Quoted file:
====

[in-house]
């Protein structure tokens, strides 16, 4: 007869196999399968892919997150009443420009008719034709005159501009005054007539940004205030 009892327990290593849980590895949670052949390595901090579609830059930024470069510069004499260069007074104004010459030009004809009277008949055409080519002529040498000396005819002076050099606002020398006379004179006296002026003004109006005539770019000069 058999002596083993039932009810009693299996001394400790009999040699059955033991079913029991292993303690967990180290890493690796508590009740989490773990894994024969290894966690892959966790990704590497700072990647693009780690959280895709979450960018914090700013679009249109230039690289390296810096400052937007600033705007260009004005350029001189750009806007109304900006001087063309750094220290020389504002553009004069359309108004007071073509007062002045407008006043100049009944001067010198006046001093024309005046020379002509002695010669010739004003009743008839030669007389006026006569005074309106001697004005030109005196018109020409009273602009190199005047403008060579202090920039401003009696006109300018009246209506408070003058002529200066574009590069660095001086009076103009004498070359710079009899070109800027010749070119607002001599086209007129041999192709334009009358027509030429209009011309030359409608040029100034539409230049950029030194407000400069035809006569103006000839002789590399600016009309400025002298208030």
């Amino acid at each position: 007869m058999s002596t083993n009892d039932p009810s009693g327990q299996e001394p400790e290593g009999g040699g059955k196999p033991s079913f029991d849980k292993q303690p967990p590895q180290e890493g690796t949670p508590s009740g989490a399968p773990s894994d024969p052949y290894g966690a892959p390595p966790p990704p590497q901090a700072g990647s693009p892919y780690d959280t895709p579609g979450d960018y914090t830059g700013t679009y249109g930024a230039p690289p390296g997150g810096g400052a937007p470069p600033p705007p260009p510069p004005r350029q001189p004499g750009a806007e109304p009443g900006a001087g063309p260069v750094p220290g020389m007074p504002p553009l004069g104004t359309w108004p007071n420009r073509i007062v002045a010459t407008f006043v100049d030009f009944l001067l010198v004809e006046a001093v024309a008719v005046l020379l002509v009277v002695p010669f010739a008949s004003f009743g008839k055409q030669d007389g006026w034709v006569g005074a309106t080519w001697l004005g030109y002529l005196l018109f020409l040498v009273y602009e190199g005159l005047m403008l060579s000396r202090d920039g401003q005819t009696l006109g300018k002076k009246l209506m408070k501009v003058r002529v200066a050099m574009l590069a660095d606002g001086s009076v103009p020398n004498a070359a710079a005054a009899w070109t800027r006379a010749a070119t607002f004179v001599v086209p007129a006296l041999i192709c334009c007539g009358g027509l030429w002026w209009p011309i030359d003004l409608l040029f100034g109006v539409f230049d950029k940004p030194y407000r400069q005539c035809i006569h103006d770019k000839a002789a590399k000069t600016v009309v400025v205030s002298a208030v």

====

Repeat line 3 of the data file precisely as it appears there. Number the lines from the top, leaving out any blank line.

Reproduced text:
């Amino acid at each position: 007869m058999s002596t083993n009892d039932p009810s009693g327990q299996e001394p400790e290593g009999g040699g059955k196999p033991s079913f029991d849980k292993q303690p967990p590895q180290e890493g690796t949670p508590s009740g989490a399968p773990s894994d024969p052949y290894g966690a892959p390595p966790p990704p590497q901090a700072g990647s693009p892919y780690d959280t895709p579609g979450d960018y914090t830059g700013t679009y249109g930024a230039p690289p390296g997150g810096g400052a937007p470069p600033p705007p260009p510069p004005r350029q001189p004499g750009a806007e109304p009443g900006a001087g063309p260069v750094p220290g020389m007074p504002p553009l004069g104004t359309w108004p007071n420009r073509i007062v002045a010459t407008f006043v100049d030009f009944l001067l010198v004809e006046a001093v024309a008719v005046l020379l002509v009277v002695p010669f010739a008949s004003f009743g008839k055409q030669d007389g006026w034709v006569g005074a309106t080519w001697l004005g030109y002529l005196l018109f020409l040498v009273y602009e190199g005159l005047m403008l060579s000396r202090d920039g401003q005819t009696l006109g300018k002076k009246l209506m408070k501009v003058r002529v200066a050099m574009l590069a660095d606002g001086s009076v103009p020398n004498a070359a710079a005054a009899w070109t800027r006379a010749a070119t607002f004179v001599v086209p007129a006296l041999i192709c334009c007539g009358g027509l030429w002026w209009p011309i030359d003004l409608l040029f100034g109006v539409f230049d950029k940004p030194y407000r400069q005539c035809i006569h103006d770019k000839a002789a590399k000069t600016v009309v400025v205030s002298a208030v």